To me this speaks to good APIs and good GUIs. Ruby on Rails is all about minimizing corners in the APIs. The goal is to make the process of developing a webapp a simple easy flow. You don’t have to stop and deal with some complexity here, or some thing unrelated to what you’re trying to work on. No, Rails lets you just keep moving forward with your development, impeding you as little as possible, and each successive version of the app has minimized more and more corners.
When it comes to good GUIs you need to apply the same principle. Users shouldn’t have to stop and do something only tangentially related to accomplish their task. Consider where people are going and make it so that they can get there with as few course changes as possible.
In crowd management, the maxim called Braess’ paradox states that more options equals decreased performance. That is, if you give people many routes to choose from, crowd traffic will slow down because of indecisiveness and selfish behavior when choosing one of the paths.
The guys over at 37Signals have been preaching this and implementing it to great success for years now. It’s similar to limiting corners because each corner is work and when there’s work people make a conscious or unconscious decision regarding whether or not it’s worth the work. When we limit options we’re minimizing the number of decisions a user has to make to accomplish their task, and as a result, we’re minimizing corners. Users frequently request every conceivable option and configuration control but when you actually give it to them they don’t want it. It would be like an mp3 player with 37 switches 12 sliders and 4 knobs. Sure it would let you get your music exactly how you wanted it but it would be too much of a pain in the ass to use so you’d trash it and go buy an iPod.
I’d recommend checking out Getting Real by the 37Signals guys if you haven’t already, because limiting options and corners is central to the process they describe.
Still says facility managers “can shift the behavior of a crowd. Good signage and lighting, for example, will reduce anxiety. People need information before they approach the crowd. If one person has to ask where their seat is, then 140 people have to ask. Now there’s a backup and people are frustrated. Now those frustrated people sense disorganization and start acting out. Others take that cue and the anxiety feeds on itself. People say it’s the crowd’s fault. No. As the facility managers, you shape the behavior.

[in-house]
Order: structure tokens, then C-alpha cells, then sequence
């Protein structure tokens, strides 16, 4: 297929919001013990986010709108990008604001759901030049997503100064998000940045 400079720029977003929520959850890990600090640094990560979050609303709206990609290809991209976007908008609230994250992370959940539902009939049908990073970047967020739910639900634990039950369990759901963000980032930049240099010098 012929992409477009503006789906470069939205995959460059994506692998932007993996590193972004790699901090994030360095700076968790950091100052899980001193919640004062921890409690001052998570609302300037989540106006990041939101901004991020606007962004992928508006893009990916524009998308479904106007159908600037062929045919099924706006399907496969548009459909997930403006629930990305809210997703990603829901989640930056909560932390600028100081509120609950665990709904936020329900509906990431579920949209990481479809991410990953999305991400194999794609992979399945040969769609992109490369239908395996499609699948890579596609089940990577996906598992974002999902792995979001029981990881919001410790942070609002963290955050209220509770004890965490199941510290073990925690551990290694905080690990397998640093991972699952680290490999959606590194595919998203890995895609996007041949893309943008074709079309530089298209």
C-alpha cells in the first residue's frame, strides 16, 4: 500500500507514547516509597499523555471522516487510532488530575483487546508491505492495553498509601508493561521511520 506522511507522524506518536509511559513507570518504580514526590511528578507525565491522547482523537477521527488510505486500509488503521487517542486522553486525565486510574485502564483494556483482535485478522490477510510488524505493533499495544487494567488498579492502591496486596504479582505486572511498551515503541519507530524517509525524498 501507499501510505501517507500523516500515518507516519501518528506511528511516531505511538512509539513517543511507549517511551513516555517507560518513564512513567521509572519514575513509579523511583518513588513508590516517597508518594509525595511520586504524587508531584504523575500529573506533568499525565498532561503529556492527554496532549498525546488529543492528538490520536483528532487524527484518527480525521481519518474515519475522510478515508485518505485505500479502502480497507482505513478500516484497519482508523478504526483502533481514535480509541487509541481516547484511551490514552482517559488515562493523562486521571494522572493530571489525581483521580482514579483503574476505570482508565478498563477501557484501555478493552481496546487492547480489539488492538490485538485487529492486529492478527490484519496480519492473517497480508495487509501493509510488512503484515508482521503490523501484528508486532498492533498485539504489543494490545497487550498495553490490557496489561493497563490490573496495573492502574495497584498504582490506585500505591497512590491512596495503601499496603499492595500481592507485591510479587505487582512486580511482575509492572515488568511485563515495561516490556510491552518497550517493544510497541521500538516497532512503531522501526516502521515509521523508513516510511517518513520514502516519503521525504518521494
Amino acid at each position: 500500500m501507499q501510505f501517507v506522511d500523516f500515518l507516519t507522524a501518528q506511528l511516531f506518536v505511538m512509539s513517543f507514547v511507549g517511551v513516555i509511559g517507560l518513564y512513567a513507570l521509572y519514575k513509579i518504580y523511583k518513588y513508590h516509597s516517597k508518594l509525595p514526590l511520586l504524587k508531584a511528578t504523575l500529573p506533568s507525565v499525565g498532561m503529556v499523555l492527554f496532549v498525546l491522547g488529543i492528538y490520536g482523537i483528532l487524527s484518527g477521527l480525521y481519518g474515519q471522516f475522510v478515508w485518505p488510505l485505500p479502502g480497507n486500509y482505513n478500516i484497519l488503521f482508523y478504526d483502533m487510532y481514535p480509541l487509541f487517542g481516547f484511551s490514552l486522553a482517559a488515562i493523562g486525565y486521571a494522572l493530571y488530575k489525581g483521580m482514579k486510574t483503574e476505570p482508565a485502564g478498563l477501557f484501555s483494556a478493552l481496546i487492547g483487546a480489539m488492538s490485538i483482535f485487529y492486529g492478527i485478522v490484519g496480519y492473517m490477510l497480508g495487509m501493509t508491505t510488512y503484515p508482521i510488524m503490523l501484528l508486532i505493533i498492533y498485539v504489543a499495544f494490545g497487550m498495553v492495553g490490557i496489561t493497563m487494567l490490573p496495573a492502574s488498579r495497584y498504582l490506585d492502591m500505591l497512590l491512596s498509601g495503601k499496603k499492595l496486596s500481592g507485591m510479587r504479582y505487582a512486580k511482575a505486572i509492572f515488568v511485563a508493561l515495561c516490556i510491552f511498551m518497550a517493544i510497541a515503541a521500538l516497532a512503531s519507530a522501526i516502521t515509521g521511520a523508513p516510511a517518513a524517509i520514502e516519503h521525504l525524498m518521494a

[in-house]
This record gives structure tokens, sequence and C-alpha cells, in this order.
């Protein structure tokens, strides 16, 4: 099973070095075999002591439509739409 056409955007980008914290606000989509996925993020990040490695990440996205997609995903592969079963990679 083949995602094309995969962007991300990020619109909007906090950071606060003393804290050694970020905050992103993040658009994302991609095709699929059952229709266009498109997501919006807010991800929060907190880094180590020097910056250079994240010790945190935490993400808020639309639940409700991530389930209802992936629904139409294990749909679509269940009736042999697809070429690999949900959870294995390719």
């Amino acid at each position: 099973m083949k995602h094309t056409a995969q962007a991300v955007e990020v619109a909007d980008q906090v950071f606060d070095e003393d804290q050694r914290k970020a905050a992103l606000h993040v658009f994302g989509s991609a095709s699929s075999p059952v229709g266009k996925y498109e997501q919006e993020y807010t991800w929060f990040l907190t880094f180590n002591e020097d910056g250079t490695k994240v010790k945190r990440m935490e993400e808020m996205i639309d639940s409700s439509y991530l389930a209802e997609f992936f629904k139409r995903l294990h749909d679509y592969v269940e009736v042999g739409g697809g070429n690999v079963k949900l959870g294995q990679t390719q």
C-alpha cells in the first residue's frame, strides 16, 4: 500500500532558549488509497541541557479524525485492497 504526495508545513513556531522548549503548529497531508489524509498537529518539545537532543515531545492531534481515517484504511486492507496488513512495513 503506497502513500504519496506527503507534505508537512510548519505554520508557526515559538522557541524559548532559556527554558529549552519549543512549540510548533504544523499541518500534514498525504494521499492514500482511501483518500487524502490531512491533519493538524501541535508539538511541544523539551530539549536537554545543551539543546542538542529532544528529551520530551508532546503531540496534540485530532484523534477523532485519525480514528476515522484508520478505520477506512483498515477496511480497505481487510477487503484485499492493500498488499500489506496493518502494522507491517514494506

In our world anxiety doesn’t grow into a stampede, it turns into bad word of mouth and users who won’t use your software. So, make sure your users have all the information they need to accomplish their tasks but don’t overwhelm them with tons of docs. Imagine if you were at the stadium and had to read through five paragraphs of signage just to figure out where to pee. Obviously you can help reduce anxiety by limiting options and corners too.
Nuceria vs. Pompeii
During games between bitter rivals Pompeii and neighboring Nuceria in A.D. 59, the historian Tacitus writes of an altercation that “arose out of a trifling incident at a gladiatorial show. During an exchange of taunts…abuse led to stone-throwing, and then swords were drawn.”… This might seem to disprove Still’s notion of best practices in ancient crowd control. To the contrary, Still says. “Think of the fact they could have a sword fight in the stands, what that meant about how they had very free movement in the stands. And because of the space, people could cluster away from the small pockets of danger, preventing small incidents from becoming bigger ones.” The violence, in other words, was not a stampede or a crush. Today, nearly all crowd incidents affect the innocent, who simply can’t escape.
We can learn a few lessons from this.
- Make sure that one user’s craziness can’t force itself onto others.
- Make sure your app can handle the fact that some people will come in carrying unexpected items (ideas of usage and/or data).
- Make sure your entire app doesn’t come crashing down when problems break out in one or more sections. Yeah, you won’t be able to use that one piece but maybe you should be able to use the other pieces without it.
Respect Personal Space
In ancient Pompeii they made sure that everyone had the appropriate amount of elbow-room in each section of the stadium. As developers we need to recognize in advance which portions of the app will be working hardest and plan accordingly. Mostly this speaks to optimization and scaling. Early optimization is generally a bad idea but that doesn’t mean you should ignore optimizing sections where it’s obvious you’ll need good performance and if there’s a good chance you’ll need to spread some section of your app over multiple boxes then you should plan for it from the start.